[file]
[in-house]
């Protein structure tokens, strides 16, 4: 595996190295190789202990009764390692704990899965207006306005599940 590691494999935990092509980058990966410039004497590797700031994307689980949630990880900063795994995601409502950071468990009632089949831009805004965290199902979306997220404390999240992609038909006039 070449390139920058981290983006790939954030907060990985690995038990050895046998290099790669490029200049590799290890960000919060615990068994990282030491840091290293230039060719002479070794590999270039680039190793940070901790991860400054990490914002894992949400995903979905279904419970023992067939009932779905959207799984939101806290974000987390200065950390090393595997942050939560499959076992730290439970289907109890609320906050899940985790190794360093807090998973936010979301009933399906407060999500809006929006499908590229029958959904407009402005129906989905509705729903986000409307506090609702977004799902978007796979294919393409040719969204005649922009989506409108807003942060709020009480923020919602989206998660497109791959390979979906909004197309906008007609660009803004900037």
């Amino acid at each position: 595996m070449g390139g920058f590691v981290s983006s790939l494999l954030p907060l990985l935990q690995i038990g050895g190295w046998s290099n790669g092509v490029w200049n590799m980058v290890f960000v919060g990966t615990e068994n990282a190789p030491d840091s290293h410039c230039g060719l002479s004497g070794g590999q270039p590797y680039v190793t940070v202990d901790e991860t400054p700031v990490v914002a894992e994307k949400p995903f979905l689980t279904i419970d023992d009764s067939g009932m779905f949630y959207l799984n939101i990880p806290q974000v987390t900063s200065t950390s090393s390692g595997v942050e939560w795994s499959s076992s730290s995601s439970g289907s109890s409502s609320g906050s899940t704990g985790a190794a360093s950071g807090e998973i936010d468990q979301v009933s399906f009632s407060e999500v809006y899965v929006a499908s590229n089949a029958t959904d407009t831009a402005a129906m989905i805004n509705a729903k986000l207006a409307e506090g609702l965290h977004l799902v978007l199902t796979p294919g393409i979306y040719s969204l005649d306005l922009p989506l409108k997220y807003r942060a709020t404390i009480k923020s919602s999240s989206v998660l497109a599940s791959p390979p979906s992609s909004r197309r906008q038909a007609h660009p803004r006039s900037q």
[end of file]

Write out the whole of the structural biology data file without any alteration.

[in-house]
């Protein structure tokens, strides 16, 4: 595996190295190789202990009764390692704990899965207006306005599940 590691494999935990092509980058990966410039004497590797700031994307689980949630990880900063795994995601409502950071468990009632089949831009805004965290199902979306997220404390999240992609038909006039 070449390139920058981290983006790939954030907060990985690995038990050895046998290099790669490029200049590799290890960000919060615990068994990282030491840091290293230039060719002479070794590999270039680039190793940070901790991860400054990490914002894992949400995903979905279904419970023992067939009932779905959207799984939101806290974000987390200065950390090393595997942050939560499959076992730290439970289907109890609320906050899940985790190794360093807090998973936010979301009933399906407060999500809006929006499908590229029958959904407009402005129906989905509705729903986000409307506090609702977004799902978007796979294919393409040719969204005649922009989506409108807003942060709020009480923020919602989206998660497109791959390979979906909004197309906008007609660009803004900037």
């Amino acid at each position: 595996m070449g390139g920058f590691v981290s983006s790939l494999l954030p907060l990985l935990q690995i038990g050895g190295w046998s290099n790669g092509v490029w200049n590799m980058v290890f960000v919060g990966t615990e068994n990282a190789p030491d840091s290293h410039c230039g060719l002479s004497g070794g590999q270039p590797y680039v190793t940070v202990d901790e991860t400054p700031v990490v914002a894992e994307k949400p995903f979905l689980t279904i419970d023992d009764s067939g009932m779905f949630y959207l799984n939101i990880p806290q974000v987390t900063s200065t950390s090393s390692g595997v942050e939560w795994s499959s076992s730290s995601s439970g289907s109890s409502s609320g906050s899940t704990g985790a190794a360093s950071g807090e998973i936010d468990q979301v009933s399906f009632s407060e999500v809006y899965v929006a499908s590229n089949a029958t959904d407009t831009a402005a129906m989905i805004n509705a729903k986000l207006a409307e506090g609702l965290h977004l799902v978007l199902t796979p294919g393409i979306y040719s969204l005649d306005l922009p989506l409108k997220y807003r942060a709020t404390i009480k923020s919602s999240s989206v998660l497109a599940s791959p390979p979906s992609s909004r197309r906008q038909a007609h660009p803004r006039s900037q």